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Race for October: NL East

When the MLB added the second wild card team in each league in 2012, the incentive for teams in late-season contention to win the division ratcheted up. All of a sudden, organizations didn’t want to have to deal with a one-game-playoff and the opposing team’s ace with the flight home just hours away. The new rule has brought about great memories to boot. From the rejuvenated Pittsburgh Pirates’ fanbase showering down “CUEEEETTTTOOOO” chants and rattling the Reds’ Johnny Cueto into a rough outing last season to the “infield fly” call on a ball that landed 20 feet into the outfield grass in the Braves/Cardinals 2012 matchup, the change has brought about the perfect mix of excitement and importance that the sport – and its shrinking fanbase – needed.

Here we are, at the 7th inning stretch of the 2014 regular season and the divison races are as heated as ever. Teams you would expect – Nationals, A’s, Dodgers – and teams you may not expect – Orioles, Brewers, and Royals – all hold leads in their respective divisions. But one thing is certain in the coming weeks; things are going to change between now and September 30th. So in the next couple of weeks, ISH is going to break down each division race – starting with the NL East and ending with the AL West – with a series of questions that will help determine the results down the homestretch of the season.

NL East Standings:

  1. Washinton Nationals – 69-53
  2. Atlanta Braves – 64-60 (6 GB)
  3. Miami Marlins – 62-62 (7 GB)
  4. New York Mets – 59-67 (12 GB)
  5. Philadelphia Phillies – 54-70 (16 GB)

 

  1. Will the Nationals hit enough to run away with the division?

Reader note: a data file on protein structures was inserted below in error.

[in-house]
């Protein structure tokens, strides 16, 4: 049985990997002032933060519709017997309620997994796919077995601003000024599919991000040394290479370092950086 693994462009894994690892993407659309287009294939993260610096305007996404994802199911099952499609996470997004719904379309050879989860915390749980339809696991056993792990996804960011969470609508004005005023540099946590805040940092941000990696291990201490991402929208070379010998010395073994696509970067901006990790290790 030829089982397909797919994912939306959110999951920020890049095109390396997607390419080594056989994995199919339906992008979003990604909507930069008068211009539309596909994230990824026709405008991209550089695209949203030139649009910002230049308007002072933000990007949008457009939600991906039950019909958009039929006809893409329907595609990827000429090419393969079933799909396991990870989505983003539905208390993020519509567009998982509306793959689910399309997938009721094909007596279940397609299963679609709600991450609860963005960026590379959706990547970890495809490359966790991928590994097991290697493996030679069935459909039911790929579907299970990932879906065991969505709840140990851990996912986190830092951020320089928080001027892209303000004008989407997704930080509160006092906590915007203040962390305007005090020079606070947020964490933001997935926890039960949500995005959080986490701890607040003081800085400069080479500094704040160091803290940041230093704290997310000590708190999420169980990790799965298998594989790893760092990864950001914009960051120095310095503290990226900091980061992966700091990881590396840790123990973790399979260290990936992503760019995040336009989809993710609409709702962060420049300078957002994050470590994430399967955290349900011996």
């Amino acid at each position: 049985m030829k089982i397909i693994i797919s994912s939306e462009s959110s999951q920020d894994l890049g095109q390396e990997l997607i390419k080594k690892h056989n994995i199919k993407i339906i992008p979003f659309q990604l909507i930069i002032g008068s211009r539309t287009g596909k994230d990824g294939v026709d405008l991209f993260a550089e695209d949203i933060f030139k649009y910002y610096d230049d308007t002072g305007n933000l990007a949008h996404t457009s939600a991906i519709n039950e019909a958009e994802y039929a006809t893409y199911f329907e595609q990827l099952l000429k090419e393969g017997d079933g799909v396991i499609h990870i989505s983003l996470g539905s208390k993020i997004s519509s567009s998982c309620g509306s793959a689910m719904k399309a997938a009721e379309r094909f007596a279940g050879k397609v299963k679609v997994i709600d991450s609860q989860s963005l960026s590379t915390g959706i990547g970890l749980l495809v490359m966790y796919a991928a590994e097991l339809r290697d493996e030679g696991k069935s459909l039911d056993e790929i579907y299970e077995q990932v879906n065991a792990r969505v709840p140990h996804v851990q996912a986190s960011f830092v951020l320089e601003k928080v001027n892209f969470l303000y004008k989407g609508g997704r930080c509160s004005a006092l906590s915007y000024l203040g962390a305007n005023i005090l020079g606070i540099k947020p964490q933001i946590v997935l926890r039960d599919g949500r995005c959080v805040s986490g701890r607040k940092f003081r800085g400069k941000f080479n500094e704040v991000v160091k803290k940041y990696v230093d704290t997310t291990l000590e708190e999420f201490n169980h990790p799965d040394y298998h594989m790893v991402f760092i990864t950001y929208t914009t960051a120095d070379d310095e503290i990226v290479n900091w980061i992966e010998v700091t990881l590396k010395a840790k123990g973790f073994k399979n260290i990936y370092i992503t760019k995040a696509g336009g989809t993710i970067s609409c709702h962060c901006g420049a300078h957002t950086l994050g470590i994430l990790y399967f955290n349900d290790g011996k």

photo via www.totalprosports.com
    photo via http://www.totalprosports.com

Why can the Nationals seemingly beat everyone except the Braves? With Atlanta sputtering after a dreadful west coast trip, the Nationals had a chance to all but put them away. Instead, they lost two out of three games in Atlanta and left the door cracked open – ever so slightly – but open nonetheless. It’s not as though it has been a bad year for the Nats – the sit with a comfortable six game lead – but if the preseason expectation of World Series is to be exacted, this lineup needs to produce more runs. The sit currently 13th in baseball in runs scored while 16th in batting average. One player who could factor in changing that? Bryce Harper. His WAR on the season of 0.4 basically places him at replacement level. The Nationals desperately need that to change.

 

  1. If/When will the wheels on the pieced together Braves rotation fall apart?

The preseason injuries to Kris Medlen and Brandon Beachy were supposed to cripple an already ace-less Braves rotation. Instead it was the hitting that sputtered out of the gates while the pitching dragged the team along. Now as both have regressed slightly to the norm, the question remains: Can Aaron Harang seriously maintain an ERA of 3.51 – a full .7 runs lower than his career average? Will a career high innings pitched hinder a breakout season for Julio Teheran? The Braves also need to find out if Alex wood is going to be in the rotation or bullpen long term, but with Mike Minor struggling, they can hardly afford the latter. Braves fans should cross their fingers that Evan Gattis or Jason Heyward gets on a tear in September and adds that crucial third bat in the lineup, because if not they don’t pose a huge threat.

 

  1. What’s next for the non-contenders in the division?

With the Marlins hanging around .500 a second wild card isn’t out of sight (4.8% chance according to MLB.com), but the main goal for the rest of the year and into the winter is locking up Giancarlo Stanton long-term. Are they going to commit to winning this offseason and shop for an ace or will they go the other route (the typical Marlins one) and acquire a haul of prospects in return for the ultimate prize – Stanton. The Mets hold no real postseason aspirations and will use the rest of the season for evaluation. The Phillies, however, will be the truly fascinating team to watch. The Phils made no moves at the July 31 deadline, despite the glaringly obvious need to do so. Though Cliff Lee’s contract may not be movable, plenty Philadelphia has plenty of pieces that can and should be moved during this August waivers period. Reports of the massive asking price for Cole Hamels may signal that the Phillies may not be inclined to talk deals on that front, at least until the winter.

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